The Pothouse building soon proved inadequate: Davies needed a modern factory, warehouse and showroom. These he built on a large site opposite the ‘old’ town station. The planning application referred to a ‘Warehouse and shed for James Davies’: it was dated November 1889 and the Architect was George Morgan. By May 1890 work was completed. Advertisements bore the address ’Davies, Towy Works, Lammas Street and Town Station, Carmarthen. Business was brisk: in 1893 the Welshman declared that there was no-one in Carmarthen who could excel Mr. James Davies when it came to enterprise. Potential customers were urged to visit the new works to which an additional wing had been added and for which an east wing, completing a quadrangle in the heart of the complex, was planned.
The Manager at 109 Lammas Street was Albert Kinder and there was a telephone link between shop and showroom. An innovation at the latter was a ‘first rate lift’ installed ‘at considerable expense’ to move heavy ironmongery from the basement to the road, whence it could be shipped to customers by train. The inner courtyard where wagons were loaded and unloaded contained a blacksmiths forge. Cottages, stables and a coach-house were built at Danybank and there was a ‘neat office for the book-keeper’. A traveller was employed to range the three counties and Breconshire. The men who made tin and galvanized goods were housed in the west wing. Davies had provided a ‘set of the most modern machinery’ which with ‘rapid and mathematical accuracy….cut out the material and then twisted it up to familiar articles of daily usage’. He demonstrated it at the Welsh Industries’ Exhibition in Carmarthen in 1898.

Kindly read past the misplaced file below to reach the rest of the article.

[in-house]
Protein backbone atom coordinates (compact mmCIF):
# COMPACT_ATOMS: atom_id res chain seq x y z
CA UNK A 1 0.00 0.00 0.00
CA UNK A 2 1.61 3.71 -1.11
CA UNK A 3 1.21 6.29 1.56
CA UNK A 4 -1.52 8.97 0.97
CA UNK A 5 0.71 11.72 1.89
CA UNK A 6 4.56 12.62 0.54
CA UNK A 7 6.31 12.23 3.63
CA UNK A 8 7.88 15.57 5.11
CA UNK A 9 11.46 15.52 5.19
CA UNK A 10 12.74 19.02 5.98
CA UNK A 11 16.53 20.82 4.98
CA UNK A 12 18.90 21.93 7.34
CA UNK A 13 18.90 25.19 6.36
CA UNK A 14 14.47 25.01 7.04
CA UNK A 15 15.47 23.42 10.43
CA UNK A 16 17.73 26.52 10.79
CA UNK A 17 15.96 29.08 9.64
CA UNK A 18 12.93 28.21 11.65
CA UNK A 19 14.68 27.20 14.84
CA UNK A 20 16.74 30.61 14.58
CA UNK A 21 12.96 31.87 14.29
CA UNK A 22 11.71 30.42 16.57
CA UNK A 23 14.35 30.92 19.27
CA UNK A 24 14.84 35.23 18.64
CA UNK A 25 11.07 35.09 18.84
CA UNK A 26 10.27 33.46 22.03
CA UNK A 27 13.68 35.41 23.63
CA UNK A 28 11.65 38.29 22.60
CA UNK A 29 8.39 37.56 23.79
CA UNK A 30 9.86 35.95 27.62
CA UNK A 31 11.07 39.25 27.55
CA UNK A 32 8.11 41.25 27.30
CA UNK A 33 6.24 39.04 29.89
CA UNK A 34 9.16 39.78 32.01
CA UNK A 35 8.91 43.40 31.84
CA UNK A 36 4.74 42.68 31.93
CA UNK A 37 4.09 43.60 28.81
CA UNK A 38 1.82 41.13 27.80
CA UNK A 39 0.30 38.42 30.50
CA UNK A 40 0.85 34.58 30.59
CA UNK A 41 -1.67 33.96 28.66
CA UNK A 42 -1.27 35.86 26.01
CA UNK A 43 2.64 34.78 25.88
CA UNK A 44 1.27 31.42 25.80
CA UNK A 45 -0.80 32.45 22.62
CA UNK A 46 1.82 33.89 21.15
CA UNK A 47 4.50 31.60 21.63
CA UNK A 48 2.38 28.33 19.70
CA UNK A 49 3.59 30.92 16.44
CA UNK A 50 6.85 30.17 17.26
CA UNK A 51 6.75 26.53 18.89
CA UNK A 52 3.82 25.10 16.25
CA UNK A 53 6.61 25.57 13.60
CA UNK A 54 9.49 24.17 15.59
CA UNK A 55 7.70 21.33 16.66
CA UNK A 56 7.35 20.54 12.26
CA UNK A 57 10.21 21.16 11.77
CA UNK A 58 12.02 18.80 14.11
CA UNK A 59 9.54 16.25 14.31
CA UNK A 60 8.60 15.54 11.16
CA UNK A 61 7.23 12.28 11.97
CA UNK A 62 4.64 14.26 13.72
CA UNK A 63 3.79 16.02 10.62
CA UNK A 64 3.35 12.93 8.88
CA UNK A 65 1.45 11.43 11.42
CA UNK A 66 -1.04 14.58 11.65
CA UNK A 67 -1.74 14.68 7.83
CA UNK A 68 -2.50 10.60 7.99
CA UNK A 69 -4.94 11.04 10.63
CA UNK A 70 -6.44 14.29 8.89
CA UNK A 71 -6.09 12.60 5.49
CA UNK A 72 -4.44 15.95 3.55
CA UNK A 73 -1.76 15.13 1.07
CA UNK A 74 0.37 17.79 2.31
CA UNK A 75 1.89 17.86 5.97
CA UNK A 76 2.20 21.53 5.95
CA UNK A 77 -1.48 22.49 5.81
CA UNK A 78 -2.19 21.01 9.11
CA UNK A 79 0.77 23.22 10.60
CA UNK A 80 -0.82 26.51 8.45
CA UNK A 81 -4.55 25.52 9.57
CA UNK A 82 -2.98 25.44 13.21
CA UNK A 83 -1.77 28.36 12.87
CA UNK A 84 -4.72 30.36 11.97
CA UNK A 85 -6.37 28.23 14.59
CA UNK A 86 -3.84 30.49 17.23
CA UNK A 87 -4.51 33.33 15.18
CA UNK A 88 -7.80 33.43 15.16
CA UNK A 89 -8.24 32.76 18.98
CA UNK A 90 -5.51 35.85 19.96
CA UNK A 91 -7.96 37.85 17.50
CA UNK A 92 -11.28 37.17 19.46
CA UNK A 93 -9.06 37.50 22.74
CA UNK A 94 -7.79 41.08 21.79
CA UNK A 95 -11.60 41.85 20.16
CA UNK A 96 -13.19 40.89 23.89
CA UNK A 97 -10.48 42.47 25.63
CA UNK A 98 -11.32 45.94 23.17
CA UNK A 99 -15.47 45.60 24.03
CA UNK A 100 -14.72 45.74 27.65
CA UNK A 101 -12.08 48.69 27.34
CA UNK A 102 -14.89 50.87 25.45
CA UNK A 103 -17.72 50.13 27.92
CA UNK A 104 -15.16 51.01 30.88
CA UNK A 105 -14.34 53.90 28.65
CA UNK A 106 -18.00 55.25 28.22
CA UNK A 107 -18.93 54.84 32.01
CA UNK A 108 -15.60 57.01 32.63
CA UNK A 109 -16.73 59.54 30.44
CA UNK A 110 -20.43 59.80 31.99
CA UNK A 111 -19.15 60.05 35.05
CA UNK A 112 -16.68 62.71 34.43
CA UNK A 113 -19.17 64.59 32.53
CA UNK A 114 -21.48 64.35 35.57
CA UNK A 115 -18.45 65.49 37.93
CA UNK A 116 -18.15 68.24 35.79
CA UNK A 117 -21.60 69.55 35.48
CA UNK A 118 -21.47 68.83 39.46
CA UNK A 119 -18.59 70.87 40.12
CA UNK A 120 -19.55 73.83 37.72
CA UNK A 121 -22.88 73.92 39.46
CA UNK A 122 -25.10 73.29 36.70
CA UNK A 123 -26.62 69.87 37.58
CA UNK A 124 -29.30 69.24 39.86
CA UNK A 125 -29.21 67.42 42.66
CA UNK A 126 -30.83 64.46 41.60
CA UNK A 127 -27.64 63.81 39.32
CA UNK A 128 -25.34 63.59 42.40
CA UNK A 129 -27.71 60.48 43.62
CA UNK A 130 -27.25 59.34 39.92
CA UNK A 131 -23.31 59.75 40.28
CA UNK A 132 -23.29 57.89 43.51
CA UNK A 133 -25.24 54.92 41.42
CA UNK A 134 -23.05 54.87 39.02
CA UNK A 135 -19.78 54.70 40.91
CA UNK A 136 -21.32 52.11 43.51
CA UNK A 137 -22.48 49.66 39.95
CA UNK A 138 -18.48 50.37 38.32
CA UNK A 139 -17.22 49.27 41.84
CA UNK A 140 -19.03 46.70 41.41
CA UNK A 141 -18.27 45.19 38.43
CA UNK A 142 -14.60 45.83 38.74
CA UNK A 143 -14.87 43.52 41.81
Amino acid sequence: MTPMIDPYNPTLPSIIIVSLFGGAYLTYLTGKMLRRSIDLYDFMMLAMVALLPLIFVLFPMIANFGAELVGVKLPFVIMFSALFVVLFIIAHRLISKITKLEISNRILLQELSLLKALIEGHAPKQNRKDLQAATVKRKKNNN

By 1896 the new Towy Works, for its time a revolutionary concept, was complete.
An ‘immense concern’ the editor of the Welshman called it, and he was astonished by the style and spaciousness of the buildings, the novel organisation of the large stock and the enormous storage capacity. An idea of the appearance of the Works may be gained from the line drawing printed in an advertisement of 1920. The station front, lit by ten fine windows, each 10 feet square, was the main showroom with a window display reflecting the range of goods available: tools for carpenters and other artisans, agricultural implements, tinner and japanned ware, enamelled goods, brushes, baskets and wood ware, lamps and lanterns, toys, china, glass and furniture. The east wing upstairs housed furniture, carpets, china and clocks. In the west wing was ironmongery of every description. Oils and paints which required precautioned handling were segregated in a warehouse at the rear. Other showrooms contained heavy kitchen goods, sanitary ware, Birmingham and Sheffield products and literally hundreds of household items. A new series of advertisements illustrated by whimsical drawings drew the public’s attention to the riches on offer.